What Do Books and Music Have in Common?

When was the last time you purchased a music CD in a physical store?

Over the past decade, the music industry has undergone a huge shift. Consider the following:

  • Sales of CDs have declined while sales of MP3 music downloads purchased via the Internet have increased. Digital music sales overtook physical format sales in 2015.
  • Music streaming has become big business. Music subscription services allowing individuals to listen to their choice of music for a low monthly fee saw a 60 percent growth in 2017.
  • Indie music talent is growing. Artists are ditching the big label name records and attempting to break through to fame via streaming platforms.

When was the last time you purchased a print book in a brick-and-mortar store?

The book publishing industry is following the same movement as the music industry. Think about these trends:

  • Sales of print books in physical bookstores has greatly declined. The vast majority of books are now purchased on the Internet.
  • Sales of ebooks have stalled out to around 25 percent of book purchases, yet book subscription services continue to thrive—think Kindle Unlimited, Scribd, and Bookmate.
  • Indie authors are growing. Many authors are ditching the big publishing companies and publishing their works independently, taking them directly to consumers.

The big announcement in the news that recently caught my attention was:

With the popularity of digital music surging, Best Buy is officially pulling the plug on music CDs, and another retail giant (Target) may soon join them. Although CDs remain a relatively popular format worldwide, sales in the U.S. dropped more than 18% last year, prompting Best Buy to drop the format entirely. The retailer will stop selling CDs and pull them from shelves on July 1. Although Best Buy used to be the top music seller in the U.S., nowadays its CD sales generate a relatively low $40 million per year.

Most mass merchandise stores have already shrunk their book and music sections. Now some big box stores are dropping their CD sales. Since book industry trends appear to be following music industry trends, how long until these stores also drop their book sales?

Yes, print book sales are still strong, but don’t let that fool you. We are now in a digital era. Moving forward, the trend for the book industry is that a higher percentage of revenue from books will come via audiobooks, ebooks and subscription services.

Subscription services are on the rise. Audiobook streaming services are beginning to pop up—think Audible and StoryTel. Serialized books via apps will also grow—think Radish and Tapas. As publishers and authors, embracing digital in the coming years will be required to stay relevant.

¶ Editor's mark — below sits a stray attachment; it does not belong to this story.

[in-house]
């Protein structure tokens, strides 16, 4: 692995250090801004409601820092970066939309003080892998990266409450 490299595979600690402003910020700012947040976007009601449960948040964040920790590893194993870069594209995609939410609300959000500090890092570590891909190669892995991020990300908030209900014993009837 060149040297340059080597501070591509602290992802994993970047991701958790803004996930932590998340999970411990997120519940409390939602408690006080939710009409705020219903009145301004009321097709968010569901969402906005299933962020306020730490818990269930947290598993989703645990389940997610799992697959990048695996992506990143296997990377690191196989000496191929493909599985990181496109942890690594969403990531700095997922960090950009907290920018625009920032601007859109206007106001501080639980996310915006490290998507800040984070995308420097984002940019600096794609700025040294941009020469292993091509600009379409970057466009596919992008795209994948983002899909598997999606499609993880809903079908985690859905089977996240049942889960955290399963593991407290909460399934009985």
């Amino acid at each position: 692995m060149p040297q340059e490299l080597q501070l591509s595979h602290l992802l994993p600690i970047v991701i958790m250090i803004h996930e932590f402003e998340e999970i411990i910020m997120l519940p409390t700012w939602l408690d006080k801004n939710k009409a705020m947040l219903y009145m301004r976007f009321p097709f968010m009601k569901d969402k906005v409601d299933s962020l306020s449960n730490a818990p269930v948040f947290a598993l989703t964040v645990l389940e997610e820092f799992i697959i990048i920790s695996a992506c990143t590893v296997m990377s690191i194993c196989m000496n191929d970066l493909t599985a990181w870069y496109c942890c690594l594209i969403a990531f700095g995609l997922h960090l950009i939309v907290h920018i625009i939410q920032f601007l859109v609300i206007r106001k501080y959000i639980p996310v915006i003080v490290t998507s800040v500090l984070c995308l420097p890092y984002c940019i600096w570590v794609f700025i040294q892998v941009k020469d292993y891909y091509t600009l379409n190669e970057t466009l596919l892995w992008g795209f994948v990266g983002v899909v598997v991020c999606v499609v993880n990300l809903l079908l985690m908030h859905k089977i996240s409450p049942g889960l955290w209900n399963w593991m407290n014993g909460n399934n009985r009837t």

Related Posts:
Publishing is Big Business
The eBook Subscription Model is Still Alive
Christian Retail is Struggling

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Keeping Readers Engaged

2013 was the year of ebook subscription services. While a number of smaller startups had attempted this concept prior to 2013, none seemed to really take off.

Stack of books

Then last year, Scribd, the internet’s largest document sharing site, began an ebook subscription service. They offered consumers access to books and other written works on their iPhone, iPad, Android devise and web browsers for just $8.99 a month.

Following on the heels of Scribd, Oyster, a startup, launched their own ebook subscription service featuring over 100,000 books for a monthly fee of $9.95.

Over the past few months, these subscription services have just begun to analyze the data from their subscribers. Such data can shed light on reader’s preferences and reading habits, useful information for authors and publishers.

Here are a few of the early findings on subscription e-reading habits:

  • The longer a mystery novel is, the more likely readers are to jump to the end.
  • Readers are more likely to finish reading biographies than business titles.
  • Romance novels are speed read, faster than religious titles.
  • Readers are 25% more likely to finish books that are broken up into shorter chapters.

Just from this small finding, any author can glean two gems to help you get readers to read more of your book: break it up into shorter chapters and keep your mystery novels shorter rather than longer.

I am eager for more data like this to be released to help all of us (authors and publishers) structure our books to better meet the needs of our readers so that we can keep them engaged through the whole book.

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